It's possible I've seen this word before, but it's a funny word, so I'll post it anyway.

It turns out that the word "flock" can be a synonym for "floc." Which I don't think I've encountered before. And "floc" is short for "floccule," which I'm almost certain I've never encountered before.

And "floc" / "floccule" is defined as:

"a flocculent mass."

"Flocculent." It sounds vaguely obscene, and vaguely absurd. I like it a lot better than that Simpsons word with a vaguely similar sound, "cromulent." (Yes, yes, everyone get it out of your system by saying it in unison: "It's a perfectly cromulent word!" Now can we move on?)

Sadly, "flocculent" turns out to have a more mundane meaning than it sounds like it should have. MW11 says it means:

1: resembling wool especially in loose fluffy organization

2: [taking] the form of loosely aggregated particles or soft flakes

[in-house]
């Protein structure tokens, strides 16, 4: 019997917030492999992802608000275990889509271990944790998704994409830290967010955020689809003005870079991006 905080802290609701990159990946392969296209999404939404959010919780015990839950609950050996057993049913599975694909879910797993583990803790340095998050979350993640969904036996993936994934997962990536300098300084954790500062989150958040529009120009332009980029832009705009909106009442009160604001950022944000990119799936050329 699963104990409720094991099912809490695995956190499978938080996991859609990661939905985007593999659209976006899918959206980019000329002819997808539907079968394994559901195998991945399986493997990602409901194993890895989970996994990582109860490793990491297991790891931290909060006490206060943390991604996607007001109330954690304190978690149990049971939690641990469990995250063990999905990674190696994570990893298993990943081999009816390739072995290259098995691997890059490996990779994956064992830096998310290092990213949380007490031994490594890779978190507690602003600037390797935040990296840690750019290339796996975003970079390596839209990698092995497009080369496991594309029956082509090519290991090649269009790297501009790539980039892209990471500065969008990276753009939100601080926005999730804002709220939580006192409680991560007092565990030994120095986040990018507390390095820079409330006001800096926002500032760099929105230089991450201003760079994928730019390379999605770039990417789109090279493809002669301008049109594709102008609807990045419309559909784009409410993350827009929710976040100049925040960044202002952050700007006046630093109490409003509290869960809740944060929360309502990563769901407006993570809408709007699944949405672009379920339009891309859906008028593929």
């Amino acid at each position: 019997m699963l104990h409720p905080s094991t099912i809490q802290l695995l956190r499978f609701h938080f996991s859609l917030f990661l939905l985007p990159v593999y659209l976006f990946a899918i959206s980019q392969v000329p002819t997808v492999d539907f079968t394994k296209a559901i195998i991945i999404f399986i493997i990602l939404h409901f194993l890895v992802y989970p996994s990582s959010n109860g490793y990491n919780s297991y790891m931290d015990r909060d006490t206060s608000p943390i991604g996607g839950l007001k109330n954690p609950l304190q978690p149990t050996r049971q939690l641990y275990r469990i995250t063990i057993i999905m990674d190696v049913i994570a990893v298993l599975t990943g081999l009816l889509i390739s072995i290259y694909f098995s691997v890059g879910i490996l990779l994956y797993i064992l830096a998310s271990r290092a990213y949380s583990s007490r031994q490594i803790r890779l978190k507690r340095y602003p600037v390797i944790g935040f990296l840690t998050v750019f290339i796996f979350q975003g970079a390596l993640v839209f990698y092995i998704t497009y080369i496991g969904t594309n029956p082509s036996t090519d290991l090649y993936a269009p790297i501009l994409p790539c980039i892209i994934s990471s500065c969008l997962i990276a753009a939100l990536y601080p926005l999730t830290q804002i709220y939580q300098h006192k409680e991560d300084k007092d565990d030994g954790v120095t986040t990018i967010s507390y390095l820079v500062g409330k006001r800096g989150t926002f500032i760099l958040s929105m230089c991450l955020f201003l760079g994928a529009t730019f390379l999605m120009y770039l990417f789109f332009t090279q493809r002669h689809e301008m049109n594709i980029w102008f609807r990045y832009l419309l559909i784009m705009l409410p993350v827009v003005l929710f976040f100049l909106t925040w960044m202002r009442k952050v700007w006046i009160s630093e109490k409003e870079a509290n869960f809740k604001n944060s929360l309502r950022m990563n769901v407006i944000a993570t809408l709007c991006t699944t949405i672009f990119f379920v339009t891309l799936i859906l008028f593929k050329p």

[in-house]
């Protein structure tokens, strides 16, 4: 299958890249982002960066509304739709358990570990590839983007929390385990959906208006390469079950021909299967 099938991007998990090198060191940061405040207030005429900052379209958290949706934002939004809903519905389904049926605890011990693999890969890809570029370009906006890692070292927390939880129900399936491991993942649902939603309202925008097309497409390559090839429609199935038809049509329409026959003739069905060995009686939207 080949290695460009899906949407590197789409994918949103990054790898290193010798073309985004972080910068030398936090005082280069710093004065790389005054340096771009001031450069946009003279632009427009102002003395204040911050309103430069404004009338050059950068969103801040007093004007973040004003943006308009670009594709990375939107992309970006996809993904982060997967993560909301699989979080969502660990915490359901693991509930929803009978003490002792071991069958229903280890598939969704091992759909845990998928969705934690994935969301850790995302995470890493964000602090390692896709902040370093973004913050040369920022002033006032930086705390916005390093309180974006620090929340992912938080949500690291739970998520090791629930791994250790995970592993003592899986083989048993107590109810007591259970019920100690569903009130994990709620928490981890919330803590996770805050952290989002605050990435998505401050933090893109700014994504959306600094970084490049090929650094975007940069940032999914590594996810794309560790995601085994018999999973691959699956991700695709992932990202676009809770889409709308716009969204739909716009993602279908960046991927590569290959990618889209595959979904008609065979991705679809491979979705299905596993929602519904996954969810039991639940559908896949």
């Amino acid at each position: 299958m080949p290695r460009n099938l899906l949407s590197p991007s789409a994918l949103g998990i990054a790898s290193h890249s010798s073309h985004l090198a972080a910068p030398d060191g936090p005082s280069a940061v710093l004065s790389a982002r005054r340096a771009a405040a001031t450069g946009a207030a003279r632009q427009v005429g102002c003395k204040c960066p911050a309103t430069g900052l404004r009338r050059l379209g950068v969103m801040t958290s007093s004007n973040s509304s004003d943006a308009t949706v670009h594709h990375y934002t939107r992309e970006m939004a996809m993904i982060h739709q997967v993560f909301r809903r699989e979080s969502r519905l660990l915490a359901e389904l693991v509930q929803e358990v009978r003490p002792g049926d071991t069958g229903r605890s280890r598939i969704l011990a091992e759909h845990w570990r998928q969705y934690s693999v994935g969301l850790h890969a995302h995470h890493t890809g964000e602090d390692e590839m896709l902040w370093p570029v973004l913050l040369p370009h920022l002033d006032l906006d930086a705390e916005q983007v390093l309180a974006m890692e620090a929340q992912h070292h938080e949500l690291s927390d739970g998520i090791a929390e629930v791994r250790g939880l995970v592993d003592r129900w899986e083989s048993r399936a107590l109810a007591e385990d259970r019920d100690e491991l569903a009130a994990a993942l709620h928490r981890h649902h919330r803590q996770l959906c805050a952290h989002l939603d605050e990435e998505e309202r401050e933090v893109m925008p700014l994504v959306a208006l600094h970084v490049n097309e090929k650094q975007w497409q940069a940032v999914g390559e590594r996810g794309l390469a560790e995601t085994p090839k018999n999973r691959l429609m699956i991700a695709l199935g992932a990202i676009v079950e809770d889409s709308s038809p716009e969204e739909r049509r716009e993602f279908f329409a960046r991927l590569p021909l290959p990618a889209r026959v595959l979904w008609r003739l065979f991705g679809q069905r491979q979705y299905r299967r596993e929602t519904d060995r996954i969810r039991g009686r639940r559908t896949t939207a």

Between the loose fluffy organization, the loosely aggregated particles, and the soft flakes, it sounds a lot like my blogs. Perhaps I'll adopt "flocculent" as this blog's official adjective. Kind of like having a state bird.

3 Responses to “flocculent”

  1. Shmuel

    When I saw this, my thoughts went to floccinaucinihilipilification (“the action or habit of estimating as worthless”), one of the contenders for the title of Longest Word in the English Language. It turns out that there is a slight connection here, with floccus (a bit of wool) being used idiomatically as something worthless.

    On an unrelated note, after following several links from there, I ended up at Snowclone, which was new to me, and seems a nifty and useful word.

  2. Shmuel

    (Any chance of digging my previous comment out of the junk bin?)

  3. John Schoffstall

    This word, and related words (‘flocculated’) come up sometimes in medicine and biology. In particular, laboratory tests that involve antigen/antibody reactions often produce a flocculated precipitate as a positive reaction. In the (bad) old days, pregnancy tests in the ER or doctor’s office were done this way. Flocculated precipitate: preggers. None: not preggers.


Join the Conversation